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Banff reopens to visitors, but with some restrictions
CALGARY -- For a town that relies almost entirely on the tourist trade to fuel its economy the pandemic closures have been devastating for Banff.
Unemployment rose to 85 per cent in the mountain community.
International travel remains cancelled for the foreseeable future, so Banff will have to rely on domestic tourists to rebound this summer, which kicked off Monday when the park reopened to visitors, albeit with a few restrictions.
In an interview with CTV News, Banff’s mayor Karen Sorensen said this summer in Banff will be like no other.
“More than 50 per cent of our visitation usually comes from outside of Canada," Sorensen said. "I think we are destined for a fair-to-good summer in terms of amount of visitation, but Banff will not look anything like it has looked in the last few years in terms of the number of visitors that are here.”
Beginning next week Banff Avenue, the main street through town, will be closed to vehicle traffic.
That will allow businesses, especially restaurants, to expand their capacity outdoors.
”We want to make sure in a busy retail location where people may have to line up that there's space for people to do that.” said Sorensen. “We're also trying to encourage our restaurants and our retailers to do some outdoor products service and we want to make sure that there's space for that.”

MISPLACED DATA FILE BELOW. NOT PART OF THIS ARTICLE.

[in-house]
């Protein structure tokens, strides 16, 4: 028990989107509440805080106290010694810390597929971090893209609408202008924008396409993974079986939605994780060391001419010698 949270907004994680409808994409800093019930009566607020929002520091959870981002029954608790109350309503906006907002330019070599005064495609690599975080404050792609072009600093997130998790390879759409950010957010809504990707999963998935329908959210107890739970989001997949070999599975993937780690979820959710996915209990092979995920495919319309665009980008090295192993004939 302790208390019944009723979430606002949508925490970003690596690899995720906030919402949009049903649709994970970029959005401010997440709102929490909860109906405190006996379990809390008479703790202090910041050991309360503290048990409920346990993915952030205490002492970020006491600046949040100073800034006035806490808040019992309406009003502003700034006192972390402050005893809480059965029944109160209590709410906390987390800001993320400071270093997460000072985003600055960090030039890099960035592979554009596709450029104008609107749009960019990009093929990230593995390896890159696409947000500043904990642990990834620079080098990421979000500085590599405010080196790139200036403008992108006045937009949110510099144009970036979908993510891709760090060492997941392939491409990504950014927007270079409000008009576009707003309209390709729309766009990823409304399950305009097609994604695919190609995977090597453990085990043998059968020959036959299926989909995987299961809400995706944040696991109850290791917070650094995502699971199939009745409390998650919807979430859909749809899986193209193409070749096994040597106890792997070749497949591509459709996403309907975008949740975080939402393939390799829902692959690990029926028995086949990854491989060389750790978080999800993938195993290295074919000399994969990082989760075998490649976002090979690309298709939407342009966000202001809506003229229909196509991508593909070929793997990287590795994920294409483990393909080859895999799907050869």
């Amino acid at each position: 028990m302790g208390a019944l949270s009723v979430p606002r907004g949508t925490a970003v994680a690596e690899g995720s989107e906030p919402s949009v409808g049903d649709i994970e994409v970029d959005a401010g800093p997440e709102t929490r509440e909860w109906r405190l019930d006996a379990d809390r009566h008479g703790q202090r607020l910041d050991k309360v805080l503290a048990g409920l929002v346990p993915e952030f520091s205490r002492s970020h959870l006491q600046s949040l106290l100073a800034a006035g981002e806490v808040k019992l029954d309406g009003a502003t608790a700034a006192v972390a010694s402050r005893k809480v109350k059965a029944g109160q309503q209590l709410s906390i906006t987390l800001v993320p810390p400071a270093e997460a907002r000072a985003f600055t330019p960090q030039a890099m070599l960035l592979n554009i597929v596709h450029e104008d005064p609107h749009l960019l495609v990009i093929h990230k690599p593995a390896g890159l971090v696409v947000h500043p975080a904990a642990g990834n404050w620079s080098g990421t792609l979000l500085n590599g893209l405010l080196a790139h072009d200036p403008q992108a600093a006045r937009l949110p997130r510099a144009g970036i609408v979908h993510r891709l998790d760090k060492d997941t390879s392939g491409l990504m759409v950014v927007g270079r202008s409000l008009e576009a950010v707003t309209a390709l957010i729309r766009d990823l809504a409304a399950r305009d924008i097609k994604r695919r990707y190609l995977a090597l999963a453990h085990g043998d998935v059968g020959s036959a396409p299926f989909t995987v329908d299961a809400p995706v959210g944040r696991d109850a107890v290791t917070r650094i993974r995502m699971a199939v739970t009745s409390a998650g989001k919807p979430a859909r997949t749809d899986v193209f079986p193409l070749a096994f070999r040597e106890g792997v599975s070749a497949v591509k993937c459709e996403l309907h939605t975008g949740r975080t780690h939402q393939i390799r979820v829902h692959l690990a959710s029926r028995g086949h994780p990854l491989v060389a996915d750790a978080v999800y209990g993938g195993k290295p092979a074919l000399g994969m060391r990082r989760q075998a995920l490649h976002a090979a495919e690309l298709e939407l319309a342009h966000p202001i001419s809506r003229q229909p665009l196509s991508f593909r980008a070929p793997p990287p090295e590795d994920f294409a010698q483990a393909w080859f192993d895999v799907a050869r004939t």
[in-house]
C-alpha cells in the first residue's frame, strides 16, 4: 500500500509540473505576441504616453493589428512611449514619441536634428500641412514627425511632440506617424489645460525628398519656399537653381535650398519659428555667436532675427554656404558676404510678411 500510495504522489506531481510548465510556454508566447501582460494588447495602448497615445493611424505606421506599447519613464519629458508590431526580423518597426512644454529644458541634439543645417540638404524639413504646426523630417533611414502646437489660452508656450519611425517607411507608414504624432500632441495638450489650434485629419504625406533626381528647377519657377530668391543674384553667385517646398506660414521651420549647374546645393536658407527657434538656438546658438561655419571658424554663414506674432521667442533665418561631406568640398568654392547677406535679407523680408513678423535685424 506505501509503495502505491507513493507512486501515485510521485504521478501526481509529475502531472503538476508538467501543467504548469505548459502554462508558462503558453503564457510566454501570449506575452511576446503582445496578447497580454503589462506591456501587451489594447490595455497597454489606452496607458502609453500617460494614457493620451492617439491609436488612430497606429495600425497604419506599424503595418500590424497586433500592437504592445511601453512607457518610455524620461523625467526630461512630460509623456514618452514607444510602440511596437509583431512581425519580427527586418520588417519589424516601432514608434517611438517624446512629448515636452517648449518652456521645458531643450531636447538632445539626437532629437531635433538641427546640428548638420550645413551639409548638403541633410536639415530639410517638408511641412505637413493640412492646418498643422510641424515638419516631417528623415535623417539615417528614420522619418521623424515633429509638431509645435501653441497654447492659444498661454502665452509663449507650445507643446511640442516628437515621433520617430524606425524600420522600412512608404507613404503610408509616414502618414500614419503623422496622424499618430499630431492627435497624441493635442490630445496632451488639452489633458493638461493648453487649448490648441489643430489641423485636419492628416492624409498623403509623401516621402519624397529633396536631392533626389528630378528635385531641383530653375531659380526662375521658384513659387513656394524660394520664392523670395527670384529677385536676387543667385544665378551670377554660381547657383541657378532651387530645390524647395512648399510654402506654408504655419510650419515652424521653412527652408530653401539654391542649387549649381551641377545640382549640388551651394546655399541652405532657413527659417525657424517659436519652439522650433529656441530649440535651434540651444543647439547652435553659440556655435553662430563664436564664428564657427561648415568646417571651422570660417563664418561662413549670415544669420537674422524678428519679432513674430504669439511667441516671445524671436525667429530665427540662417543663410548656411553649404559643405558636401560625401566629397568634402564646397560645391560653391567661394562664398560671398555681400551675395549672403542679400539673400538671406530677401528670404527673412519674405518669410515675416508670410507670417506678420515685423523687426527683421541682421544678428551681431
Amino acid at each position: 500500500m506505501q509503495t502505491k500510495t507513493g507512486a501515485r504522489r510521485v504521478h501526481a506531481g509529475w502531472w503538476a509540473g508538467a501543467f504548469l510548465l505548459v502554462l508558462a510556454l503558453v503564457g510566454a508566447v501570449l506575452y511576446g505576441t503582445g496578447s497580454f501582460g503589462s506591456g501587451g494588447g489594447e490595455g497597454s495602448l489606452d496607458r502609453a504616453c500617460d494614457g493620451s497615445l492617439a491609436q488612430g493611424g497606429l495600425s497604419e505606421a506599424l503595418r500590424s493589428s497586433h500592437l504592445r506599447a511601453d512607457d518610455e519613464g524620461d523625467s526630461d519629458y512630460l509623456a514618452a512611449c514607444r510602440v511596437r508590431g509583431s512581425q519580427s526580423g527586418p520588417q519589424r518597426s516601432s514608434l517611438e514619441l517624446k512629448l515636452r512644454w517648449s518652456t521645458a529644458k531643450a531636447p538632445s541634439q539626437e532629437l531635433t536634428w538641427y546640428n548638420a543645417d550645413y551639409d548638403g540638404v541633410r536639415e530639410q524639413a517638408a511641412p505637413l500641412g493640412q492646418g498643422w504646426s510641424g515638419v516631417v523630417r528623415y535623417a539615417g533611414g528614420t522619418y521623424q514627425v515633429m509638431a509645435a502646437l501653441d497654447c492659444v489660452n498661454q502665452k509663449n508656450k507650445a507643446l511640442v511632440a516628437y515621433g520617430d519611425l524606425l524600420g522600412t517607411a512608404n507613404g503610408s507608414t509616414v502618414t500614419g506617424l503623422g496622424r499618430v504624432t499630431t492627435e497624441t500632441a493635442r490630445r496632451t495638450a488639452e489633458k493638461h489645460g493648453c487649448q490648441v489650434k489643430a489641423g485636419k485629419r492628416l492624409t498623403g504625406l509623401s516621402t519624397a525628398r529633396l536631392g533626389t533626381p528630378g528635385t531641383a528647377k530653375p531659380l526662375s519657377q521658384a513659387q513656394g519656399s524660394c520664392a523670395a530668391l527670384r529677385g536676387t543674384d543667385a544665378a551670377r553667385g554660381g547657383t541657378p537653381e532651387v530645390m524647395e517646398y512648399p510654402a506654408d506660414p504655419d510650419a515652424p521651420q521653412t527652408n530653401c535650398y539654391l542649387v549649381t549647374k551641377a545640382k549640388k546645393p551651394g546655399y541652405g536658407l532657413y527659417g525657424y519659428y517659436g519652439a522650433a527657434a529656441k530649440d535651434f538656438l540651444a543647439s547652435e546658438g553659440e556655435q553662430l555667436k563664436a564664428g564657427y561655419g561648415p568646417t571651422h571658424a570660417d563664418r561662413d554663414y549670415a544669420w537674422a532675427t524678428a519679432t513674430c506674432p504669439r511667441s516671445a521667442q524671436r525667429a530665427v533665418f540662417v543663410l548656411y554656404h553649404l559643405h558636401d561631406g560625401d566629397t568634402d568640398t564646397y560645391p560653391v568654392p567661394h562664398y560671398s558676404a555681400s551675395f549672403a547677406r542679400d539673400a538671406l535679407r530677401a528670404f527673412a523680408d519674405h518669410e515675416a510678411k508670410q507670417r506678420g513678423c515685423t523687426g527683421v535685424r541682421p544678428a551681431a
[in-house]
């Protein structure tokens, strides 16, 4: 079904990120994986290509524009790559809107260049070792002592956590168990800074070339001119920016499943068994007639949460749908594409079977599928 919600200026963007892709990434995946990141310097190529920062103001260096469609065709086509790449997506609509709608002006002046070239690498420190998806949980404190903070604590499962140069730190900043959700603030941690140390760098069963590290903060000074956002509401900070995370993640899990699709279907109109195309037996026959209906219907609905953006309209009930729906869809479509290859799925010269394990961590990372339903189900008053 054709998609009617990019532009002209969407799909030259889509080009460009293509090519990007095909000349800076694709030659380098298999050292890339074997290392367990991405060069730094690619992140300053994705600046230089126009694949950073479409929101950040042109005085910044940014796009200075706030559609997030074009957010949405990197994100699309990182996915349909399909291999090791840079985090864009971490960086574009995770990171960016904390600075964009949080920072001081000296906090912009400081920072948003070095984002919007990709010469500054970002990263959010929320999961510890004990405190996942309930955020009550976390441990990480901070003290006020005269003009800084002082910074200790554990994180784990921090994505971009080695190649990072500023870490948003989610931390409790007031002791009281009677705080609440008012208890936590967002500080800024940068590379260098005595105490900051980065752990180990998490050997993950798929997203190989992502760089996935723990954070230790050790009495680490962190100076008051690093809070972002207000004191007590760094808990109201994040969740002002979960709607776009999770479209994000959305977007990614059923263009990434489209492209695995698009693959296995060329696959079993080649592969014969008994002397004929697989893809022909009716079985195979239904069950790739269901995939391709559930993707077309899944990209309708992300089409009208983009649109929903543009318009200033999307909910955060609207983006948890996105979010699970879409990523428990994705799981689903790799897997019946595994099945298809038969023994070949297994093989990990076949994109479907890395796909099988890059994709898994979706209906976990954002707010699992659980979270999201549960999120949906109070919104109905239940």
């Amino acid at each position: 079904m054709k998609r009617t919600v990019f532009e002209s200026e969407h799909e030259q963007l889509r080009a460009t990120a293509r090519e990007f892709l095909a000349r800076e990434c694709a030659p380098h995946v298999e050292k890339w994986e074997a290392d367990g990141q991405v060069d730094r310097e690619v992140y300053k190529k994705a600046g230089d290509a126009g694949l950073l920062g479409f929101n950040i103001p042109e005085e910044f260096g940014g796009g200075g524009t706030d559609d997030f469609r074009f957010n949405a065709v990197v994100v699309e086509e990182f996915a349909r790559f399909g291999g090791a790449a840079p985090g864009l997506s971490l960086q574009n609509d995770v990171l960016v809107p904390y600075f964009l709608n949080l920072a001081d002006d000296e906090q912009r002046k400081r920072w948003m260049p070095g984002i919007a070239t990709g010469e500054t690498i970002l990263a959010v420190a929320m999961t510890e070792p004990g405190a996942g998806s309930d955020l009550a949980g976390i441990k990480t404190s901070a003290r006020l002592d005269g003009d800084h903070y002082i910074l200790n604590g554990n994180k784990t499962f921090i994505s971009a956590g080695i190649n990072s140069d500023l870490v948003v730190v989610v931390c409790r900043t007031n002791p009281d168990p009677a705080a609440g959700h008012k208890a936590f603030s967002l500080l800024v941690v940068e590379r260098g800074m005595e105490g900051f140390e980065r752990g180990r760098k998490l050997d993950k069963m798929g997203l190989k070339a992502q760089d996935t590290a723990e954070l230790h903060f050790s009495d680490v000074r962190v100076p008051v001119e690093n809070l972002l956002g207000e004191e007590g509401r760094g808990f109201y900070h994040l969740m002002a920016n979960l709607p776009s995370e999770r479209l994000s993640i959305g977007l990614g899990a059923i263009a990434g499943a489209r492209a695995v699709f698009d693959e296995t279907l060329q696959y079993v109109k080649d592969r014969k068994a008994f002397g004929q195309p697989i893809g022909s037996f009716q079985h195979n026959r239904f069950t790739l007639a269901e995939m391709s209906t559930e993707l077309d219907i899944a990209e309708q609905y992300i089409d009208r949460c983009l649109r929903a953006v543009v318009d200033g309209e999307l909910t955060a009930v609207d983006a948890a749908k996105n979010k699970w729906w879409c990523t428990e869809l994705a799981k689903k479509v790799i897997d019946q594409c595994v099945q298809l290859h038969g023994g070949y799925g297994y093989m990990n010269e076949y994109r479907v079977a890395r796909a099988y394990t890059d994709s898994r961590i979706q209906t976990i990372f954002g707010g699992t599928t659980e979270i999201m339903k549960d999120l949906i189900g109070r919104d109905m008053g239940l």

Campgrounds remain closed
Most campgrounds in the park remain closed, scheduled to reopen June 21, but park officials stress that date is tentative. Backcountry hiking and camping will remain on hold.
“We are evaluating the measures that we can put in place to make that safe.” said Banff park field unit Superintendant Dave McDonough. “I'm quite confident that will be available just later in the season.”
There will also be some big changes for Calgarians hoping to head to the national park for hiking.
One of the biggest is the closure of the Bow Valley Trail, between Banff and Castle Junction. That popular stretch of highway 1A leads to the popular trails at Johnston Canyon.
The only way to access that area now will be to either hike in several kilometres, or ride a bike down the vehicle-free parkway.
“It’s safe to say (the closure will continue) for June, and we'll see there how it's working,“ said McDonough, “and if there are other measures where we can effectively allow people to to hike Johnson Canyon in a safe way, for example, we'll certainly look at those.”
Additionally at all the trail sites in the national park, vehicle parking will be limited.
“We're going to work hard to limit parking to designated parking lots,” addedMcDonough “And where that parking lot is quite large, say at Lake Louise, for example, there may be a further restriction in terms of the capacity of that parking lot.”
McDonough advised visitors to check in advance on the Banff Park website to make sure they will be able to park their car near the trailheads.
There will also be changes to the Lake Minnewanka loop.
That road north of Banff townsite will be converted to a one-way road with one lane reserved for cyclists.
McDonough said this is a pilot project and if successful may become permanent.